If you are creating a special needs trust for a beneficiary, you must do this before the beneficiary turns 65. And funds from the trust typically can’t be used to pay for food or shelter.

If a person could benefit from a special needs trust, but they themselves own the funds, you can create a first-party special needs trust in which you serve as both the beneficiary and the grantor. These can be complicated to draw up, and states have varying rules determining their validity. A first-party special needs trust has the money that belongs to its beneficiary.

With a third-party special needs trust, the trust holds funds that a beneficiary doesn’t directly own. These are generally used by grantors to allow the beneficiary to start getting money from the trust, even before their death. The funds never technically belong to the beneficiary, so they can’t be used for Medicaid payments. The trust can be used to save money for the beneficiary and future beneficiaries.

The third type of these trusts is the pooled special needs trust. Nonprofit organizations manage assets for a fee, and these organizations pool the funds of multiple trusts together and invest them. When it comes to payments, beneficiaries get an amount equal to their percentage of the pooled trust’s balance.

A special needs trust lets you write down what you wish your funds’ purpose to be, making it legally binding. Special needs trusts are irrevocable, so you can also protect your funds from creditors and lawsuits against the trust’s beneficiary. It lets you help your beneficiary deal with the expenses that come with illness or disability, without hampering their ability to get other assistance.

Reference: KAKE (September 30, 2019) “How a Special Needs Trust Works”

 

Use A Dynasty Trust to Protect Your Wealth

Using an irrevocable trust ensures a far smoother transition of assets than a will, and also offers significant tax savings and far more privacy, control and asset protection, begins the article “Dynasty Trusts: Best Way to Protect Family Wealth” from NewsMax.

Just as their name implies, a dynasty trust is king of all trust types. It gives the family the most benefits in all of these areas. Still not convinced? Here are a few reasons why the dynasty trust is the best estate planning strategy for families who want to preserve an estate across many generations.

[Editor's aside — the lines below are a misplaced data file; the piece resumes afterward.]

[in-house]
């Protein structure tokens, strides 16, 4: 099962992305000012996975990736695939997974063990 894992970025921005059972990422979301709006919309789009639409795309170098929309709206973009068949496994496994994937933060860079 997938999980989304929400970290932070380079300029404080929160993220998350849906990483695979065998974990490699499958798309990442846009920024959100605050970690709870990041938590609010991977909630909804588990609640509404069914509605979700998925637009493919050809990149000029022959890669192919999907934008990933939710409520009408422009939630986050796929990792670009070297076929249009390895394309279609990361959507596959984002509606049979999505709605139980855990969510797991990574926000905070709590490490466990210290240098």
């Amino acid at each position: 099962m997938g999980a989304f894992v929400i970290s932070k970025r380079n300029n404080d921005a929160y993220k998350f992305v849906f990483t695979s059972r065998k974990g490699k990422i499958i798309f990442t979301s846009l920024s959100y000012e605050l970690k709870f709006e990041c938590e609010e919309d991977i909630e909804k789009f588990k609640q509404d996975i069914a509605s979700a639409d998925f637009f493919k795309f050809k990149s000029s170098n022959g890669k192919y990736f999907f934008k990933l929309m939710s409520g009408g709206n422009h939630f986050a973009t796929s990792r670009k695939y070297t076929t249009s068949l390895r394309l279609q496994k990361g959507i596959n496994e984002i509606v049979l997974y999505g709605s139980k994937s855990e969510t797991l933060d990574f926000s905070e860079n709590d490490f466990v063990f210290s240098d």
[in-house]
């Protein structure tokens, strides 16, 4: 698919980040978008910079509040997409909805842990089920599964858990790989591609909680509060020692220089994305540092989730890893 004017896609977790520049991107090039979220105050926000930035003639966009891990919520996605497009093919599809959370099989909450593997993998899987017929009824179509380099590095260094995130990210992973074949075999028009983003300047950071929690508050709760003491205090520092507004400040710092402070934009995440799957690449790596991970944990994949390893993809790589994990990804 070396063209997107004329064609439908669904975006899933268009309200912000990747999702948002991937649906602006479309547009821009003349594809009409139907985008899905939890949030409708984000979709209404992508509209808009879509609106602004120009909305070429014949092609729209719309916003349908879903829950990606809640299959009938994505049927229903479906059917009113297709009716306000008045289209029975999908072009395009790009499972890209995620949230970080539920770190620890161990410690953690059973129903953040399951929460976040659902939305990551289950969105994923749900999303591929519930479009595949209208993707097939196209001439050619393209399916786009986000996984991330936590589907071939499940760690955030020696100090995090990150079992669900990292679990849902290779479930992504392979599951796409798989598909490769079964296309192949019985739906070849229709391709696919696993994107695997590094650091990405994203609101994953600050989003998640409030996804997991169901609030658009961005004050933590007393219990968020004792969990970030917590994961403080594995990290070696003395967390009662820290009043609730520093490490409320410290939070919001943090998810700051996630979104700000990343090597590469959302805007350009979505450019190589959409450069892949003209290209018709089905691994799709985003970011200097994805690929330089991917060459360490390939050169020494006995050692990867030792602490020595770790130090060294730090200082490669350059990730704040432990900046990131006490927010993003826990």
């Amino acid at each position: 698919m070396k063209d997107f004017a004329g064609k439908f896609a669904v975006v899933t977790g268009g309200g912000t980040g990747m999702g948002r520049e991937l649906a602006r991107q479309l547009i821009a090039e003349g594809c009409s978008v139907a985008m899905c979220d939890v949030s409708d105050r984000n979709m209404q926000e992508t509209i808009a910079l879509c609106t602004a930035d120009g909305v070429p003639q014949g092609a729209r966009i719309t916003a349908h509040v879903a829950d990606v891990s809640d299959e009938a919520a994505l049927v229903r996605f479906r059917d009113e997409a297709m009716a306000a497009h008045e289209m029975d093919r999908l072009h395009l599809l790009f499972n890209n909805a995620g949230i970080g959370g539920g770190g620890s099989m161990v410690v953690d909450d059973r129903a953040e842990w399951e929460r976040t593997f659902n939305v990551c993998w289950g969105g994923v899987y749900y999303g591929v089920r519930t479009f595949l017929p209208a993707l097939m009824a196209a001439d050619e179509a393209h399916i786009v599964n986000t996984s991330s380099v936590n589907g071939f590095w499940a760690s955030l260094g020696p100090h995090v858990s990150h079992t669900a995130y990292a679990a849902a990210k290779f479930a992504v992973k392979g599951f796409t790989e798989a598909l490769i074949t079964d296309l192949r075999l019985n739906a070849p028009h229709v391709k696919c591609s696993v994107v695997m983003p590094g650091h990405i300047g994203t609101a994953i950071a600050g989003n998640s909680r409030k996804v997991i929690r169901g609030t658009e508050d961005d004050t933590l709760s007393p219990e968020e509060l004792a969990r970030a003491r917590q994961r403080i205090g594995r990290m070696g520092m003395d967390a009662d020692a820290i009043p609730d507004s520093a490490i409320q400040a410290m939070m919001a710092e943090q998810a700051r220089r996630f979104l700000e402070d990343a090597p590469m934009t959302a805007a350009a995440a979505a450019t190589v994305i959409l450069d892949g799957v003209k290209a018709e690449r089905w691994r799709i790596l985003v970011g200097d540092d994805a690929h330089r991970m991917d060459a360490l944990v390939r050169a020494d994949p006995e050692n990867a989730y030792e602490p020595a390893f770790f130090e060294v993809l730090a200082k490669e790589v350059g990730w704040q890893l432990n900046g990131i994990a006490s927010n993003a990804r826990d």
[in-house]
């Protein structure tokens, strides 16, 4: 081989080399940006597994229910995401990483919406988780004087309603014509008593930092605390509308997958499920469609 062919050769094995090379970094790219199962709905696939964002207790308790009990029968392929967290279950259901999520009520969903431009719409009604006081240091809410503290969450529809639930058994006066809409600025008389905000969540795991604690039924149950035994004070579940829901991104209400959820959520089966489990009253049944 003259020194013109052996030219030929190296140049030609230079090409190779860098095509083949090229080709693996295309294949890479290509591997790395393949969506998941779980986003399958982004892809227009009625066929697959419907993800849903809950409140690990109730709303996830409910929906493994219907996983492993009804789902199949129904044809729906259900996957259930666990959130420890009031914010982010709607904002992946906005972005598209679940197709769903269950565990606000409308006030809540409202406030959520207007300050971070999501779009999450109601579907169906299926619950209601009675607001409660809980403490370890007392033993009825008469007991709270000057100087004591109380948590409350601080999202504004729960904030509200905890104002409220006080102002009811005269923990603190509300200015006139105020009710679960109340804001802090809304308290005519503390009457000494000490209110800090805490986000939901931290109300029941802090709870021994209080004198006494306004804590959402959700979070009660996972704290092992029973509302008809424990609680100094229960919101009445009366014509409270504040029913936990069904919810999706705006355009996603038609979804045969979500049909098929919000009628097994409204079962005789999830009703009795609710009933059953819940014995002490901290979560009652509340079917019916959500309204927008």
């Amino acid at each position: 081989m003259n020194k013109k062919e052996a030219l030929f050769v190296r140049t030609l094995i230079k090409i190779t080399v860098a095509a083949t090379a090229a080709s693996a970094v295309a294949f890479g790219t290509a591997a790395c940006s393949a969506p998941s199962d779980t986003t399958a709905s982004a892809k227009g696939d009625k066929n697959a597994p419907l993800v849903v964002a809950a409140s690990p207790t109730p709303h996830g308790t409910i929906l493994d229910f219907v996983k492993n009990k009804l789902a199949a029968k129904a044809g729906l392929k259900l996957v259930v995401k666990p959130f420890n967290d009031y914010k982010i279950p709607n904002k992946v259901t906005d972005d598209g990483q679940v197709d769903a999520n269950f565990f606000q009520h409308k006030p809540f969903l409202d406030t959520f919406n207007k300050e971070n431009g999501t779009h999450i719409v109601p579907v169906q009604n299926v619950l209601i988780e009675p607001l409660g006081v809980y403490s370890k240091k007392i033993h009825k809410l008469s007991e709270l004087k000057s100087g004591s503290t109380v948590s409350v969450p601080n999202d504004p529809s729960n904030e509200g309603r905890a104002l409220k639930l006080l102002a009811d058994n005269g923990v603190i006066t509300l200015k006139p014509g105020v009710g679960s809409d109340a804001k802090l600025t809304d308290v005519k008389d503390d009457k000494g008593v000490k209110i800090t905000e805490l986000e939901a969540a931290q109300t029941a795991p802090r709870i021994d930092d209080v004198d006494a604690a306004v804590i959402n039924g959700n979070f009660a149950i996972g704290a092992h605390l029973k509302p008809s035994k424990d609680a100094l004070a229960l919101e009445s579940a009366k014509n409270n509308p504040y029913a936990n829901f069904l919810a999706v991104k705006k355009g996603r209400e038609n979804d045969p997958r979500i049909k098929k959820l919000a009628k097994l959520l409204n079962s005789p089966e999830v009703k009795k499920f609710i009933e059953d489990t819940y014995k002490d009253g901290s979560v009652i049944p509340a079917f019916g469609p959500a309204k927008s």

Most trusts provide for the transfer of assets from one benefactor to the next generation, at most two or three generations. A dynasty trust can last for hundreds of years. This offers tax advantages that are far superior than others.

Under the new tax laws, an individual can gift or bequeath up to $11.4 million during their lifetime, tax free. After that limit, any further transfer of assets are subject to gift and estate taxes. That same transfer limit applies whether assets are left directly via a will or indirectly through a trust. However, in a direct transfer or trust, these assets may be subject to estate taxes multiple times.

If a grantor transfers assets into a dynasty trust, those assets become the property of the trust, not of the grantor or the grantor’s heirs. Because the trust is designed to last many generations, the estate tax is only assessed once, even if the trust gets to be worth many times more than the lifetime exclusion.

Not all states permit the use of dynasty trusts. However, five states do allow them, while six others allow trusts with lifespans of 360 years or more. An experienced estate planning attorney will know if your state permits dynasty trusts and will help you set one up in a state that does allow them, if yours does not. Nevada, Ohio and South Dakota provide especially strong asset protection for dynasty trusts.